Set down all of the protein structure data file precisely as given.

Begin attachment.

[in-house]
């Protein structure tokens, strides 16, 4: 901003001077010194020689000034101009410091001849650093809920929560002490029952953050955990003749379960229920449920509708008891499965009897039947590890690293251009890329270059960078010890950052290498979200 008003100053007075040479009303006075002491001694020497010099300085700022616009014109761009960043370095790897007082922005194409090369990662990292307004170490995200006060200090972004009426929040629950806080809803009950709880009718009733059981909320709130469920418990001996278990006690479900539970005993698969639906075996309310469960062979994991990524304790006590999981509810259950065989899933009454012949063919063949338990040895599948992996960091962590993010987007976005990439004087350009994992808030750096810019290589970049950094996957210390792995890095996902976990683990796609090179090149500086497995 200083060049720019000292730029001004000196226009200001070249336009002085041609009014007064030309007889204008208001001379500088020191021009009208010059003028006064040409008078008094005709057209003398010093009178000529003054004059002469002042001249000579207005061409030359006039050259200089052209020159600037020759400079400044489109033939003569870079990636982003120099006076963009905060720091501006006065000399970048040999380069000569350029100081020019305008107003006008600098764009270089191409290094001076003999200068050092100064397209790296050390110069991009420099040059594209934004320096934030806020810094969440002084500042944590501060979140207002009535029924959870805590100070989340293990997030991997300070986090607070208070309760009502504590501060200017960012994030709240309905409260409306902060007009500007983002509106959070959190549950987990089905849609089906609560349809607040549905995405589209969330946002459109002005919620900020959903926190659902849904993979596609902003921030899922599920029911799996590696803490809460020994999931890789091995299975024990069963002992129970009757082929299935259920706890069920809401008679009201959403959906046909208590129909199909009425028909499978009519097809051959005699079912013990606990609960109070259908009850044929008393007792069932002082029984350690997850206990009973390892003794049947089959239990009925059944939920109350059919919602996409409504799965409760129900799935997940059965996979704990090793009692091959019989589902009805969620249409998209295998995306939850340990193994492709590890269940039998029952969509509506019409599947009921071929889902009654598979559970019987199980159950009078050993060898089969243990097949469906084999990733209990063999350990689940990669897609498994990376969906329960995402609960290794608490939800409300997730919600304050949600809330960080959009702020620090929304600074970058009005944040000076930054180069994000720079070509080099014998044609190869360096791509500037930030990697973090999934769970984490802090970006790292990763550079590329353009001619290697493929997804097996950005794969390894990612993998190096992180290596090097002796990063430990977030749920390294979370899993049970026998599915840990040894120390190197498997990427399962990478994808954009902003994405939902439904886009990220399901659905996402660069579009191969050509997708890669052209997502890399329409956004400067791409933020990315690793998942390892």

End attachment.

[in-house]
């Protein structure tokens, strides 16, 4: 901003001077010194020689000034101009410091001849650093809920929560002490029952953050955990003749379960229920449920509708008891499965009897039947590890690293251009890329270059960078010890950052290498979200 008003100053007075040479009303006075002491001694020497010099300085700022616009014109761009960043370095790897007082922005194409090369990662990292307004170490995200006060200090972004009426929040629950806080809803009950709880009718009733059981909320709130469920418990001996278990006690479900539970005993698969639906075996309310469960062979994991990524304790006590999981509810259950065989899933009454012949063919063949338990040895599948992996960091962590993010987007976005990439004087350009994992808030750096810019290589970049950094996957210390792995890095996902976990683990796609090179090149500086497995 200083060049720019000292730029001004000196226009200001070249336009002085041609009014007064030309007889204008208001001379500088020191021009009208010059003028006064040409008078008094005709057209003398010093009178000529003054004059002469002042001249000579207005061409030359006039050259200089052209020159600037020759400079400044489109033939003569870079990636982003120099006076963009905060720091501006006065000399970048040999380069000569350029100081020019305008107003006008600098764009270089191409290094001076003999200068050092100064397209790296050390110069991009420099040059594209934004320096934030806020810094969440002084500042944590501060979140207002009535029924959870805590100070989340293990997030991997300070986090607070208070309760009502504590501060200017960012994030709240309905409260409306902060007009500007983002509106959070959190549950987990089905849609089906609560349809607040549905995405589209969330946002459109002005919620900020959903926190659902849904993979596609902003921030899922599920029911799996590696803490809460020994999931890789091995299975024990069963002992129970009757082929299935259920706890069920809401008679009201959403959906046909208590129909199909009425028909499978009519097809051959005699079912013990606990609960109070259908009850044929008393007792069932002082029984350690997850206990009973390892003794049947089959239990009925059944939920109350059919919602996409409504799965409760129900799935997940059965996979704990090793009692091959019989589902009805969620249409998209295998995306939850340990193994492709590890269940039998029952969509509506019409599947009921071929889902009654598979559970019987199980159950009078050993060898089969243990097949469906084999990733209990063999350990689940990669897609498994990376969906329960995402609960290794608490939800409300997730919600304050949600809330960080959009702020620090929304600074970058009005944040000076930054180069994000720079070509080099014998044609190869360096791509500037930030990697973090999934769970984490802090970006790292990763550079590329353009001619290697493929997804097996950005794969390894990612993998190096992180290596090097002796990063430990977030749920390294979370899993049970026998599915840990040894120390190197498997990427399962990478994808954009902003994405939902439904886009990220399901659905996402660069579009191969050509997708890669052209997502890399329409956004400067791409933020990315690793998942390892």